The condition of a young boy who has a rare and usually fatal disease is deteriorating.
Liam Heffernan, 4, underwent pioneering brain surgery in a New York hospital more than a year ago, but his parents have been told it will not cure him.
Tony and Mary Heffernan, of Keel, Castlemaine, Co Kerry, have noted signs that the disease — from which their only other child, five-year-old Saoirse, died last year — is progressing. “Liam has started to show some signs of deterioration, but he has a reasonable quality of life, at the moment,” said Tony.
“He now needs more supervision and 24-hour care. He still goes to play group most mornings, but has to have a minder with him all the time. We also have to keep a constant watch for seizures, which are the most dangerous thing.”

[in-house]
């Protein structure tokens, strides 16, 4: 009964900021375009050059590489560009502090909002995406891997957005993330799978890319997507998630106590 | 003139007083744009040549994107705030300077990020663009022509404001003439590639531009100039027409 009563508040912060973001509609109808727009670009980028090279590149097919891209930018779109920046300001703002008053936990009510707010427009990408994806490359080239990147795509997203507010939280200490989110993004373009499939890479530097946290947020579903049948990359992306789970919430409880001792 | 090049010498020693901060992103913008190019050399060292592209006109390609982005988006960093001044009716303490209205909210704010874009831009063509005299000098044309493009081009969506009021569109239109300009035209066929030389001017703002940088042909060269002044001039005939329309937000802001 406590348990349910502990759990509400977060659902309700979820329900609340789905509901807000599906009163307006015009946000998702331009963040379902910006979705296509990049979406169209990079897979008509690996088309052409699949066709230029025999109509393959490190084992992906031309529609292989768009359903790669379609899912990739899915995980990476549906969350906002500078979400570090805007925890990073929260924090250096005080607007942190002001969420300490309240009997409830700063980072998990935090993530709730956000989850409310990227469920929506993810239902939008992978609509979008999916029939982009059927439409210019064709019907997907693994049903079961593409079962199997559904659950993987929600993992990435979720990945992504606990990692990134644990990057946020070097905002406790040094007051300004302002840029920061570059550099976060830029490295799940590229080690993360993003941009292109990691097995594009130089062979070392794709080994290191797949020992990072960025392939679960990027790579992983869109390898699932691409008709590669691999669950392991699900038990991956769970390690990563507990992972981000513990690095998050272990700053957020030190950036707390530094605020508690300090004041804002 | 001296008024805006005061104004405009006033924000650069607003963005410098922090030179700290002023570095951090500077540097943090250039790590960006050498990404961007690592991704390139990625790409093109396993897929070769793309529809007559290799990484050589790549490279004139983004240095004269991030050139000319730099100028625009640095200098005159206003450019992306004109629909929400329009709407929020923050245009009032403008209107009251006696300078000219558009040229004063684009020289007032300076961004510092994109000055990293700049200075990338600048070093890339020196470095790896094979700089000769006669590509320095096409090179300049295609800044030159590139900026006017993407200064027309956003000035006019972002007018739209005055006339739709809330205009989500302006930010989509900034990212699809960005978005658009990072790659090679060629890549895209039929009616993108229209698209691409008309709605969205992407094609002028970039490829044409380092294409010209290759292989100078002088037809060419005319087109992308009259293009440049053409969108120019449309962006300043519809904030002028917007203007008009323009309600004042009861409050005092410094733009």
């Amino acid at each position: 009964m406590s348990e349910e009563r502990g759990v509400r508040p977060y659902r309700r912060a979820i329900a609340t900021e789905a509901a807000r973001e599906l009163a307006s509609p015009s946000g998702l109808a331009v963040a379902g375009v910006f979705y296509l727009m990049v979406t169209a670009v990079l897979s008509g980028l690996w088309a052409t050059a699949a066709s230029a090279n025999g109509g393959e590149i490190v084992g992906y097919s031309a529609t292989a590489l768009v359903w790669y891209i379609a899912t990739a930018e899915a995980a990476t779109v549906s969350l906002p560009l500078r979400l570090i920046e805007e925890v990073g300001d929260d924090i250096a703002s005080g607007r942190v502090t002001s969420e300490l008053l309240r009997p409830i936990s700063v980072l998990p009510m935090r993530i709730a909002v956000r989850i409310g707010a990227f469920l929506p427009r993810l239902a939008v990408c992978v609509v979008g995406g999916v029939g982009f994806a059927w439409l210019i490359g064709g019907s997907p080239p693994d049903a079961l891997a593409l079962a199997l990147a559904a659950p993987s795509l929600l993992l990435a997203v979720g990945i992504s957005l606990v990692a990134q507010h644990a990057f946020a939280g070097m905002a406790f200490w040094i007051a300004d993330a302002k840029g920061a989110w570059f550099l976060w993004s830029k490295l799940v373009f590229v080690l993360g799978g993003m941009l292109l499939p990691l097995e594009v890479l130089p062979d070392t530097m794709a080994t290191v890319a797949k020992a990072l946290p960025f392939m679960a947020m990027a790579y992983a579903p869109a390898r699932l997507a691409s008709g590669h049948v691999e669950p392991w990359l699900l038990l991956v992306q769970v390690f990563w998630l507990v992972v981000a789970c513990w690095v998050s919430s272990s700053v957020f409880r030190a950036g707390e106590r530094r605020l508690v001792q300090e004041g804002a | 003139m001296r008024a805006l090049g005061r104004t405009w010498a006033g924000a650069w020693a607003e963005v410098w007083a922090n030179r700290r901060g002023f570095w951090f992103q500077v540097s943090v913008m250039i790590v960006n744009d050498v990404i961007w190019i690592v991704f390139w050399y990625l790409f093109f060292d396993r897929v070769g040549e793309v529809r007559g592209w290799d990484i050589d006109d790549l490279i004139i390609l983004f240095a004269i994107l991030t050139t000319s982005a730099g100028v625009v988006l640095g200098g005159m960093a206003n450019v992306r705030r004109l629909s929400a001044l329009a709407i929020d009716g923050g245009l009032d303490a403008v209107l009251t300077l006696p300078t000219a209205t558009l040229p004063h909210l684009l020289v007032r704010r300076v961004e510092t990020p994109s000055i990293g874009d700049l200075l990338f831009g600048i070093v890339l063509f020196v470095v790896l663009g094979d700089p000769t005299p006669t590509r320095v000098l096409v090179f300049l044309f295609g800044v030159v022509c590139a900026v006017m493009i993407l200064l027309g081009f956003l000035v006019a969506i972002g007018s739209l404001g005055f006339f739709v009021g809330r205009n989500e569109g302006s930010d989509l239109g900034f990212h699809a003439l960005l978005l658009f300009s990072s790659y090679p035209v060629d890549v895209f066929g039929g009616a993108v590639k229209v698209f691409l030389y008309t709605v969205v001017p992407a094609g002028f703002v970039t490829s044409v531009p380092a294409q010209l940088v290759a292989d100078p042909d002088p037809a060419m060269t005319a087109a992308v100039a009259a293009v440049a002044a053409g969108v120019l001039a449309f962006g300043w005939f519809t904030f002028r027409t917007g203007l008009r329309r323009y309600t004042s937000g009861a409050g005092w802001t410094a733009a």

The Heffernans believe the treatment he received in New York — a gene transfer procedure administered to 12 locations in his brain — helped to prolong his life.
They are also helping other families of children with Batten’s disease, a neurological disorder, through the Saoirse Foundation and Bee for Battens organisation. Fewer than 10 such children are known in the entire country. The campaign has been broadened to include fundraising, research, and support for families who have children with other rare diseases.
Mr Heffernan, a member of the national steering group for rare diseases set up by Health Minister James Reilly, appealed to the public to take part in an online survey on Ireland’s first national rare disease plan (see exa.mn/survey).
Fundraising is also under way for Liam’s Lodge, a national facility for all children and families affected by rare diseases. Upcoming fundraisers include a car rally in Farranfore, Co Kerry, on Aug 5, and a function at the Carnegie Arts Centre, Kenmare, on Aug 11.
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